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Biography

I was born in Poole, Dorset in 1960 and attended art foundation course at Bournemouth College in 1978. I had intended to study graphic design, but found myself more intrigued by the possibilities of working with clay and so ended up enrolling in a course in environmental ceramics at Bournemouth. After a valuable year under the instruction of Peter Studley I transferred to Harrow College. In 1982 I gained an HND in Studio Pottery from Harrow.

After college I worked for the slipware potter Mary Wondrausch at Compton in Surrey, gaining experience in throwing and slipware decoration. As a self-employed potter in Guildford I produced a range of earthenware pots decorated with slips and under glazes. The making of my own pots was for some years combined with teaching and technician work in adult education.

I came to Devon from Guildford in 1999, intending to spend a year working at Dartington pottery to gain experience in reduction-fired stoneware, production throwing and a variety of other making processes. The year turned into two and a half, after which I left to again pursue a career as a self-employed potter. In 2002 I set up my own workshop at Coombe Park near Totnes.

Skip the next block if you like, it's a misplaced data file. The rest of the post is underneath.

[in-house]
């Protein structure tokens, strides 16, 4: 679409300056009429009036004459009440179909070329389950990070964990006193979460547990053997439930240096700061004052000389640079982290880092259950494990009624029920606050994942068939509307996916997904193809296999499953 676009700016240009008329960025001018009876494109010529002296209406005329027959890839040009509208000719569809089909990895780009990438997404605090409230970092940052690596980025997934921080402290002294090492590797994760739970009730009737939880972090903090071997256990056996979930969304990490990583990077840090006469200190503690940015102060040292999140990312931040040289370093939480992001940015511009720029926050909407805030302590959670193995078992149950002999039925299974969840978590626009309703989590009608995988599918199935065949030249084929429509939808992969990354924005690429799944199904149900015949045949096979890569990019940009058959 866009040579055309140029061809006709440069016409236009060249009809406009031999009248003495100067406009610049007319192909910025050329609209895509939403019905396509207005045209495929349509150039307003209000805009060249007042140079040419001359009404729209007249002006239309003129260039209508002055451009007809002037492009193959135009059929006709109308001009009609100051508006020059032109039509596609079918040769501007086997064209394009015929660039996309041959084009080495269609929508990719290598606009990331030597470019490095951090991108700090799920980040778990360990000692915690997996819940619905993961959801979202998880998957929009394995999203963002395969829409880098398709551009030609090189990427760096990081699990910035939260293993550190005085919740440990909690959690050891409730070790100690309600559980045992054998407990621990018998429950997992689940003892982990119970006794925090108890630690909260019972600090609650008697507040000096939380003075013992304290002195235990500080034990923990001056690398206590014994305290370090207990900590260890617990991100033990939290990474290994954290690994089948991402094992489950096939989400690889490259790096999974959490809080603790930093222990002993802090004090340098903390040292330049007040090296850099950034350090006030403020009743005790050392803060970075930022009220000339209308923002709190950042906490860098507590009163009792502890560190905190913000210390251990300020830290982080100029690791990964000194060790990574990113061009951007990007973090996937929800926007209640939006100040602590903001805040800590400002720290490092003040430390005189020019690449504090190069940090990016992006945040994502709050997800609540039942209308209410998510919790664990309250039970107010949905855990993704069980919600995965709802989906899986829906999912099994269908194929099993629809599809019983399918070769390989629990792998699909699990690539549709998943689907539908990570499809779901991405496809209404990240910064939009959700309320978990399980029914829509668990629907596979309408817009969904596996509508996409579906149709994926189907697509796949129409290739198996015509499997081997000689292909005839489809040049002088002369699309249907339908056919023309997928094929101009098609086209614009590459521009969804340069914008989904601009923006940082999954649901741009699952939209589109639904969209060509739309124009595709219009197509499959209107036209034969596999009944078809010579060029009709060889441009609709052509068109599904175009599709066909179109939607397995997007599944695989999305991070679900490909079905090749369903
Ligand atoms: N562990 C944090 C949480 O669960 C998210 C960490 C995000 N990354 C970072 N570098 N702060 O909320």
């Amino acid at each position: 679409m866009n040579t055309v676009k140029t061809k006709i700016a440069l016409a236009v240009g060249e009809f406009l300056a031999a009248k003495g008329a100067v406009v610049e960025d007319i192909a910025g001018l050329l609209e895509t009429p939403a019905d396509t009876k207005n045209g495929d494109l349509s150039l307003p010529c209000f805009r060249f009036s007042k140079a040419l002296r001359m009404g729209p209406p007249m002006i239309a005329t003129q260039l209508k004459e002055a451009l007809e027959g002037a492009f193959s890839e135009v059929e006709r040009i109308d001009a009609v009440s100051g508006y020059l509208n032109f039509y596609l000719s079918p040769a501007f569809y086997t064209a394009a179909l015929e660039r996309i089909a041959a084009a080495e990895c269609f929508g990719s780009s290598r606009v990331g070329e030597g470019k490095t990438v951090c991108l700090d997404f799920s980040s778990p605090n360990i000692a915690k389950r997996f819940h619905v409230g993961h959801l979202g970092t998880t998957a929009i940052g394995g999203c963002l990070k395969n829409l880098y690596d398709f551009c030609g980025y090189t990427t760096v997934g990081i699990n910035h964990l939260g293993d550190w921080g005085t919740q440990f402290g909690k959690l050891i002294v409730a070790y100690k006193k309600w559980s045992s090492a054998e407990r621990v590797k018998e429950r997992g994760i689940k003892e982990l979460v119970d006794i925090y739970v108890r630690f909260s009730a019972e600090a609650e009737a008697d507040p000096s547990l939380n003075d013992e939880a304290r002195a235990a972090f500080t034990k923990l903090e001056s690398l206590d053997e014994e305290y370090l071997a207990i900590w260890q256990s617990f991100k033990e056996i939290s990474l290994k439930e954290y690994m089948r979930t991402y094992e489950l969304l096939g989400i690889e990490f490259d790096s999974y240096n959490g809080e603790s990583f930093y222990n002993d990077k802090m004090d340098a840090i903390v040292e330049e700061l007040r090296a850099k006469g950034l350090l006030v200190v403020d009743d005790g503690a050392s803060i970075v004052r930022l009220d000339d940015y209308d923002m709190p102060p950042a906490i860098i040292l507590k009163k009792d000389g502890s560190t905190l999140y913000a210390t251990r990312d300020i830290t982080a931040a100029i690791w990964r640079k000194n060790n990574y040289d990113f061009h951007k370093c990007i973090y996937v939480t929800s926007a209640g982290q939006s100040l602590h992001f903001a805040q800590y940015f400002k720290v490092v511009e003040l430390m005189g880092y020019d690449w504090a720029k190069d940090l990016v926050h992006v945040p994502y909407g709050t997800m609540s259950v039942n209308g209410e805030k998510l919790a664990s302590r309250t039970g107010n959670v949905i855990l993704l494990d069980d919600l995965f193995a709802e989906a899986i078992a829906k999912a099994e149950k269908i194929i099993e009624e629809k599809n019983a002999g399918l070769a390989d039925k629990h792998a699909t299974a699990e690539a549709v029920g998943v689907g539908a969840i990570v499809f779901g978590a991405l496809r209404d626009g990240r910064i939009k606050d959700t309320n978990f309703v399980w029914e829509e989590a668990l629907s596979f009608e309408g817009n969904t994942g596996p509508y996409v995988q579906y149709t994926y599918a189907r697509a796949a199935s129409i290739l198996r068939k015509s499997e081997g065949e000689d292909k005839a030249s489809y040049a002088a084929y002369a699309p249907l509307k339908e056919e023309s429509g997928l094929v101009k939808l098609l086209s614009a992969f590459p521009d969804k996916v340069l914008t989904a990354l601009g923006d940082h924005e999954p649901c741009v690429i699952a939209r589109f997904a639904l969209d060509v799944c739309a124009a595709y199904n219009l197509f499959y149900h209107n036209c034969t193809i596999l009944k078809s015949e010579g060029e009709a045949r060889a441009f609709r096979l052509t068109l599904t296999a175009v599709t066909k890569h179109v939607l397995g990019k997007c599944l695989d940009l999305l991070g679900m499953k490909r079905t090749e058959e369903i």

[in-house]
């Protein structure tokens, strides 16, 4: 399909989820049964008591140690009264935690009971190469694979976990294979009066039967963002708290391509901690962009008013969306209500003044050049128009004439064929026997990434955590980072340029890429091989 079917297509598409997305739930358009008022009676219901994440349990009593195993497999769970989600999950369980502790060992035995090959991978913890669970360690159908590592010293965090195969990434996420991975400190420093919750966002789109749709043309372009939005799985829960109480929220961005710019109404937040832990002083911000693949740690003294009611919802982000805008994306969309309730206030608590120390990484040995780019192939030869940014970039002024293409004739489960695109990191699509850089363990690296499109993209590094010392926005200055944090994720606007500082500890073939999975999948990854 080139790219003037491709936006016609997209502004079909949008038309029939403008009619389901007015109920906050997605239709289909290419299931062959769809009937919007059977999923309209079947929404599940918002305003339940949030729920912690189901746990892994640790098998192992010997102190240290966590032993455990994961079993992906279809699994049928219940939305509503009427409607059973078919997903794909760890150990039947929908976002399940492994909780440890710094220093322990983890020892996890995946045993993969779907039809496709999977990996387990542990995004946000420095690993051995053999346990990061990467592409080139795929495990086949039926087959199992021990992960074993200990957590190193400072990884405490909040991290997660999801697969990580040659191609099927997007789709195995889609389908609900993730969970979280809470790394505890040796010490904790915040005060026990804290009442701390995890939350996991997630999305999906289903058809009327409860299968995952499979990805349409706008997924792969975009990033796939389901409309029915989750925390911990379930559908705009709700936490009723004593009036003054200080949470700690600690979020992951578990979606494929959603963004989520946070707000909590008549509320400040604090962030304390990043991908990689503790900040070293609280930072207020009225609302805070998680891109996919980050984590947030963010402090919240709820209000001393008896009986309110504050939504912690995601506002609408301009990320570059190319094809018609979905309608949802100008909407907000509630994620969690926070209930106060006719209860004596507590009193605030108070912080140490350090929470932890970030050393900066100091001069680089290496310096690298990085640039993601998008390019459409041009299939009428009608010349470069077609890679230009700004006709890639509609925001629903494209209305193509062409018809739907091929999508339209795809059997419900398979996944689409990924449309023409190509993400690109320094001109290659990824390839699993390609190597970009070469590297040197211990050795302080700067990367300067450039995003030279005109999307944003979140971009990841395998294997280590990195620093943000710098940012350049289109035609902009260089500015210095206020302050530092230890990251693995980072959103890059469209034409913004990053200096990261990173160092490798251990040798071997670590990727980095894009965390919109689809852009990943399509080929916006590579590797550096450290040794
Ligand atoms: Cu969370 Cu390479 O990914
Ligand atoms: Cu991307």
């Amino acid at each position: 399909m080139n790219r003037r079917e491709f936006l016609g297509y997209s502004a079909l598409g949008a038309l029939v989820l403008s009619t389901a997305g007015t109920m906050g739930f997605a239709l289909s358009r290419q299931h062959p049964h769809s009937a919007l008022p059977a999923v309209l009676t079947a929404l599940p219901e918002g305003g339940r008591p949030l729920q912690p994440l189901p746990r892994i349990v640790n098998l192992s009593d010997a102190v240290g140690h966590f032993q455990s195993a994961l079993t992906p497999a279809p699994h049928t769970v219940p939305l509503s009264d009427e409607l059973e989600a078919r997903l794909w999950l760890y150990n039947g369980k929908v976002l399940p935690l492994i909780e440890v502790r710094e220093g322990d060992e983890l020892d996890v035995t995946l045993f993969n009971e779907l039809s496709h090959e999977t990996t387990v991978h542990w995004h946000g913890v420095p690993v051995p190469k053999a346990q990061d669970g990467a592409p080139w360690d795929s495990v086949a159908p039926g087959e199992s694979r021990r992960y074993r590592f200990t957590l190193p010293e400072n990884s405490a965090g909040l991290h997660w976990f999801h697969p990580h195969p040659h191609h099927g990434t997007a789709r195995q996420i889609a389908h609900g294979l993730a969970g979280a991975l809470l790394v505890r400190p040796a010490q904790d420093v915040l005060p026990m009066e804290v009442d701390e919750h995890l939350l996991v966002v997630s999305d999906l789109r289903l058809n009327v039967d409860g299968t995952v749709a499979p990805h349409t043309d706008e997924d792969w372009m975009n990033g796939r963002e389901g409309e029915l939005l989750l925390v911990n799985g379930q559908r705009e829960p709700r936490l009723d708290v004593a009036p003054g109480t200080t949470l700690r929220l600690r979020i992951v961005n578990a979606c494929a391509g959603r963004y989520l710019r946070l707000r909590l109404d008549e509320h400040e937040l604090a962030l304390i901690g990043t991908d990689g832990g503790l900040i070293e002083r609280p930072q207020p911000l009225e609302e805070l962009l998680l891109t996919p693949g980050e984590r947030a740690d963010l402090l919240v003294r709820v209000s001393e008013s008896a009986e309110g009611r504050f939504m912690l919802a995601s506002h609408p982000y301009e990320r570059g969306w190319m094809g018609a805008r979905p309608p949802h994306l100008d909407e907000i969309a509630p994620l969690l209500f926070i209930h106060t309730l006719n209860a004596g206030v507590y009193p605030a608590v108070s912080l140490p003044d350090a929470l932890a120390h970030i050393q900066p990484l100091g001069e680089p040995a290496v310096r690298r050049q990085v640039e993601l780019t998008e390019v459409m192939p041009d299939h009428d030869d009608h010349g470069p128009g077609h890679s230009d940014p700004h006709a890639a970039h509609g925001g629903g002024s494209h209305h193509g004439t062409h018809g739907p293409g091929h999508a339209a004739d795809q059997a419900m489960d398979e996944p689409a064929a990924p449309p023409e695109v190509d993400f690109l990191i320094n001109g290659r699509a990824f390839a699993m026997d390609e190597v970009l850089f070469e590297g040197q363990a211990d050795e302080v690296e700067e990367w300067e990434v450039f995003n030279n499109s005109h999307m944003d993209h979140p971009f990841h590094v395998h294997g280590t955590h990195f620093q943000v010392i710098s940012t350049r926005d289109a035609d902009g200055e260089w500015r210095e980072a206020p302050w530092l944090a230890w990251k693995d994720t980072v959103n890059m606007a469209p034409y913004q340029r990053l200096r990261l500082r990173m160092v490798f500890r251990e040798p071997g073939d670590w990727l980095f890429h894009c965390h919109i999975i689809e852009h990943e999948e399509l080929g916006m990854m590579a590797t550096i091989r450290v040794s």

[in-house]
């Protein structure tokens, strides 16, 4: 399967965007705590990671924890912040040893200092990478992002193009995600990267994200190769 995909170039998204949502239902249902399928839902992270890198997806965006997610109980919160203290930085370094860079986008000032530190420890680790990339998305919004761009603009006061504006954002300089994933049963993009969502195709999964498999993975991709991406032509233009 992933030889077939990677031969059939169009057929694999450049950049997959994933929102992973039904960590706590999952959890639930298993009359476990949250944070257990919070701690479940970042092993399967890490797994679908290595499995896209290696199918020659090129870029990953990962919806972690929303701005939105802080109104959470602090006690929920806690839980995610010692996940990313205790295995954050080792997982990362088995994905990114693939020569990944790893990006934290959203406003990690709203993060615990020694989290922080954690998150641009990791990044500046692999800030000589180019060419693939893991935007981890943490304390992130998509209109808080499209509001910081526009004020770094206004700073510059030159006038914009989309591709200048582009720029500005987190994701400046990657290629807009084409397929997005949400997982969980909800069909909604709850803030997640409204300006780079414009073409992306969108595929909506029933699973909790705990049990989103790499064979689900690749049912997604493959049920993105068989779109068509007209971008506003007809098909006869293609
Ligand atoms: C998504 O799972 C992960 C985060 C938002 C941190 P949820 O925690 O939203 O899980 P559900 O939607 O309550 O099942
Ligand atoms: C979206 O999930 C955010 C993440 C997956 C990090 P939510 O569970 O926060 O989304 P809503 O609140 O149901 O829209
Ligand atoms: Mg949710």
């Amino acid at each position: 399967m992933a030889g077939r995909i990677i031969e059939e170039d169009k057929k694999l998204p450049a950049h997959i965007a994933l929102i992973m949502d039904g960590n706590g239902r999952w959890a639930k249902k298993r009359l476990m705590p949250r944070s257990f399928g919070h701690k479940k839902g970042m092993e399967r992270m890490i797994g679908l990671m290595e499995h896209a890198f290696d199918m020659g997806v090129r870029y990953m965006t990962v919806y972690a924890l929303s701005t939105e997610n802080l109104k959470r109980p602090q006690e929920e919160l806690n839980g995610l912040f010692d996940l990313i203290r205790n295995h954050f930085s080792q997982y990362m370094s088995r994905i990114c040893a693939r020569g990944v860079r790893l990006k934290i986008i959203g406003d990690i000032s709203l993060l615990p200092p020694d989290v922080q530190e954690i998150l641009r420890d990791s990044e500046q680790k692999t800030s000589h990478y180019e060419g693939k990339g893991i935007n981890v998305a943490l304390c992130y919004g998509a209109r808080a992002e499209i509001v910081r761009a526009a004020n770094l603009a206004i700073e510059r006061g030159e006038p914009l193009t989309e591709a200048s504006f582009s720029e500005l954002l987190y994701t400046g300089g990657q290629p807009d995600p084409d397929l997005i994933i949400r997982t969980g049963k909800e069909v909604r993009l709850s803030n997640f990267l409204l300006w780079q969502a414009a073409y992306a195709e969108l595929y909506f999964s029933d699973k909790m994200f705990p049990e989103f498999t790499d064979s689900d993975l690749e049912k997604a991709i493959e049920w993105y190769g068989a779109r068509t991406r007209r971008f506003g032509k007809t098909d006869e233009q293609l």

Artists Statement

My work has always been based on throwing, which I enjoy for its immediacy and rhythmic processes. I like forms that are strong and definite, simple shapes with harmonious relationships between their parts. Colour and pattern are long standing interests. With the decoration I aim to reflect something of the movement of the throwing process and explore and enhance the form. The decoration is usually abstract but may suggest sea or sky, mostly it is about movement and energy.

I have found that oxidised stoneware best suits my expressive style, my aim being to combine the decorative freedom of low temperature ceramics with the depth and texture of stoneware glazes. Also oxidised stoneware provides the perfect medium for exploring the balance between chance and the control of known elements in the design process.

The process of exploring and developing new glazes and designs is a fascinating mixture of creativity and science. It is a complex process, requiring both experimentation and close observations over time.  Research and development is a continuous process, so new designs and glazes evolve alongside the regular production.

2000 - 2013 All images and material copyright of Lea Phillips.

Website last updated 10th August 2013.